All in all, maybe I’m overplaying my disappointment. I somewhat enjoyed the picture (although it was a fairly boring film, despite the fact it was designed to “elicit reactions”). The other actors were fair, Kristin Scott Thomas and Vithaya Pansringarm being the biggest stand outs in two vastly different performances. At the end of the day, though, I will probably see the next Refn picture, oddly enough. I’d rather see a director divide an audience than please one all the time. I’ll accept this as an artistic exercise, and see him on his next go-around. Here’s hoping it means more.

“The Conjuring” review

For my first ever article for The Russell Bulletin, it seems fitting that I should talk about The Conjuring, one of the best horror films to debut in several years. I feel like I have to keep my love of horror movies a secret from the general public, and my friends to an even greater extent. Some of my earliest memories involve my dad and me going to the video rental store (insert “those are gone now” joke here, people who can’t get past the fact technology changes) and picking out some of the scariest classics: the original House of Wax or Night of the Living Dead when I was younger, graduating to Halloween or Nightmare on Elm Street when I was older. None of them, though, ever came close to the horror of The Exorcist.

The Exorcist was a movie of legend around my elementary school. If your parents let you watch The Exorcist, you got to be king of the playground. Kids would let you win at tag. No joke, one kid said that during his Student Government speech, and it got him elected Student Body President. My parents, though, were mostly sane and knew I would cry myself to sleep for the subsequent three years after seeing it, so they told me to wait until I was older. I resorted to only pretending I had seen it. (“Yeah, I’ve totally seen it. Remember when her head spins around? So totally tubular.”)

I apologize for the previous flashback, I was in my Rocket Power phase in 5th grade.

It wasn’t until high school when I made the call that I could watch it and would not cry. I talked my dad into renting it (I was very dependent on his desire to watch these movies also, in retrospect), and watched it on a cold rainy night in October.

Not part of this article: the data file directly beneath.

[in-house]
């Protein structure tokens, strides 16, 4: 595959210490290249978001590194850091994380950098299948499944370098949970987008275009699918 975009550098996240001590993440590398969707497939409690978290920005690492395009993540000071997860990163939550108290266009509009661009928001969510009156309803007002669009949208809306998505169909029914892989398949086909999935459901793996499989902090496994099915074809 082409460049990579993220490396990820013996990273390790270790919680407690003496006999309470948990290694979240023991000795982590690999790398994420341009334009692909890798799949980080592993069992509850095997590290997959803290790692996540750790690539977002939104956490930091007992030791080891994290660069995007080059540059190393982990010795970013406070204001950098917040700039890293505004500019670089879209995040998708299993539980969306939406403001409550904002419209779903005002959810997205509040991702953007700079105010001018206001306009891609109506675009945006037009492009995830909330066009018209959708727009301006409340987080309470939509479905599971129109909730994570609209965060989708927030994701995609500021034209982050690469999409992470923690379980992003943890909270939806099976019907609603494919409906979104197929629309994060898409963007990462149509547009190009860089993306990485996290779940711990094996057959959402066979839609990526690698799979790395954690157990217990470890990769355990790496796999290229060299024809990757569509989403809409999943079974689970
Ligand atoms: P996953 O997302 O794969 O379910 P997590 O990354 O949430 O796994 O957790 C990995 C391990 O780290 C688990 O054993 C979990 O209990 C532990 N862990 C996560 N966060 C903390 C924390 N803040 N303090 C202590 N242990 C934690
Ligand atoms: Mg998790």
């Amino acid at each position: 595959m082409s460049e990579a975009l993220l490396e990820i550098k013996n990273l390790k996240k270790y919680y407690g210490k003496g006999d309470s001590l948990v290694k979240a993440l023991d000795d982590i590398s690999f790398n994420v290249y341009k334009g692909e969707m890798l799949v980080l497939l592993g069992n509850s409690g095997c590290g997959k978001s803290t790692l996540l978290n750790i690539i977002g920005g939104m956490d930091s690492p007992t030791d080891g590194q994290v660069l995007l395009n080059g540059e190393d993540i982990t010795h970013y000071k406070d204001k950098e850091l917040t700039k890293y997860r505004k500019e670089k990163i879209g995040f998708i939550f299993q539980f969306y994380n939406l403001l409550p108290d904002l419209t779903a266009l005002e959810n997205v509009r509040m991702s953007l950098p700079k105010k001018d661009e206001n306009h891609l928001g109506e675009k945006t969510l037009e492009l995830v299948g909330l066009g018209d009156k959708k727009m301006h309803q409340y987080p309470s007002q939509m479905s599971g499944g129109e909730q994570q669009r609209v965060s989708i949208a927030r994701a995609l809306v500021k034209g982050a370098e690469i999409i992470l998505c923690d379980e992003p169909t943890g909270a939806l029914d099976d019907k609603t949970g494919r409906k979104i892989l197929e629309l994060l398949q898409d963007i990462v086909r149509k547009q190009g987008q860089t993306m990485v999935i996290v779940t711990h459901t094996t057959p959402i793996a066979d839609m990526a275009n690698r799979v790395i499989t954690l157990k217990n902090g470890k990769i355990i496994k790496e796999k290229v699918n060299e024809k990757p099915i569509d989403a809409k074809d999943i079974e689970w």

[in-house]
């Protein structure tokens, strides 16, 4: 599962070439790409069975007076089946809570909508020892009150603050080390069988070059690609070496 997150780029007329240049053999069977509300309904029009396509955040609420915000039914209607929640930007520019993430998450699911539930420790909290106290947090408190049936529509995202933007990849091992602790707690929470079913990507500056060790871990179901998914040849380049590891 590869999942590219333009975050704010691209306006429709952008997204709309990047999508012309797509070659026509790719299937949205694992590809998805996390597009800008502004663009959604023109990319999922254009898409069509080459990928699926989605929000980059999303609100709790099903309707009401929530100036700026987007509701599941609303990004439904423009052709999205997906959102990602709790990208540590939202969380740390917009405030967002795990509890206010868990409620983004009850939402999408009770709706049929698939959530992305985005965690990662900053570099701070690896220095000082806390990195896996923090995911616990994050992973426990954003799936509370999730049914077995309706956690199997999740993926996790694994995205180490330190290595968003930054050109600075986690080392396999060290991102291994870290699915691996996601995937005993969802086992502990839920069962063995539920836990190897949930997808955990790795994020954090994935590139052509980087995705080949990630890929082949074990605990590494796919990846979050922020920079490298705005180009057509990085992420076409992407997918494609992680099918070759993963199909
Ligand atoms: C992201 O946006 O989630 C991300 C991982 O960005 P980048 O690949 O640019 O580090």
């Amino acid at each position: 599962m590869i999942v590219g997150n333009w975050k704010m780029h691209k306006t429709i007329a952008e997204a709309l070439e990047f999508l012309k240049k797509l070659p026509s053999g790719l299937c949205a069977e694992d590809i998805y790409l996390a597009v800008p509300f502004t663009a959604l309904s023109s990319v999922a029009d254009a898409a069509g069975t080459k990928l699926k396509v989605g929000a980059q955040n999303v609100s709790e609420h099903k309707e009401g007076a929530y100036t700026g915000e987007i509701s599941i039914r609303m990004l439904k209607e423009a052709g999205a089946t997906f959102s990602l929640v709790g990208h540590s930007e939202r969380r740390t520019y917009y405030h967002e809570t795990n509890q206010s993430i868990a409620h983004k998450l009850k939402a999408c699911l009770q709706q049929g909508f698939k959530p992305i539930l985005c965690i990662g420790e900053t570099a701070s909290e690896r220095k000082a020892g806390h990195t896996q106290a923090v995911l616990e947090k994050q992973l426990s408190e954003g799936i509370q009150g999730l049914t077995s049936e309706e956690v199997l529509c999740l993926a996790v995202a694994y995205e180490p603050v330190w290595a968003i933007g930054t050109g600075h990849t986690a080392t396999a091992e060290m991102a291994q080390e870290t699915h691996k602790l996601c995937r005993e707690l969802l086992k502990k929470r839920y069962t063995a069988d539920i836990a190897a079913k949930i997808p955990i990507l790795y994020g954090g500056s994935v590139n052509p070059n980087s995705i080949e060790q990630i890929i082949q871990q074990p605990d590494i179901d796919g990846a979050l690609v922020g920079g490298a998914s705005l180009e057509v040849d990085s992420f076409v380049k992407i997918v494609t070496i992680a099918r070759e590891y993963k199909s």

Oh, how scared I was.

I always had a minor fear of the devil, so that movie ballooned it like Eddie Murphy in The Nutty Professor. I had to buy holy water from my Catholic friends in the most wacky misunderstanding of a drug deal the school administrators had ever seen. I thought that was the tops of scariness. I would never be scared again. And, in a sense, that was true. I thought I’d seen it all. Movies ever since have done little in terms of innovative scares. Every once in a while, you’ll have the calculated horror of Funny Games or The Strangers, or even the rotating fan camera action of Paranormal Activity 3, but nothing new really strikes out as, “Yes! I have never been scared like that before! You, film-makers, have added a new phobia to my list of things to remember to tell my girlfriends.”

Which brings me to The Conjuring.

The Conjuring is really nothing new. A scary doll, a family being tormented. These are all things that you can find in a McDonald’s in Pasadena right now. The impressive thing is the caliber that improves this often-gimmicky genre.

The acting is among the best I’ve seen in a horror film, particularly from Vera Farmiga as Lorraine Warren and Lili Taylor as the mother looking for safety for her family. The screenplay is not particularly revolutionary (usually a problem for me, as an aspiring playwright), but the passion that director Joseph Wan clearly has for the horror genre apologizes for these small missteps with a subtle flair of creepiness, in place of goriness. His concepts in movies such as Saw, Dead Silence, and Insidious have established him, in my opinion, as the leader of this often critiqued genre.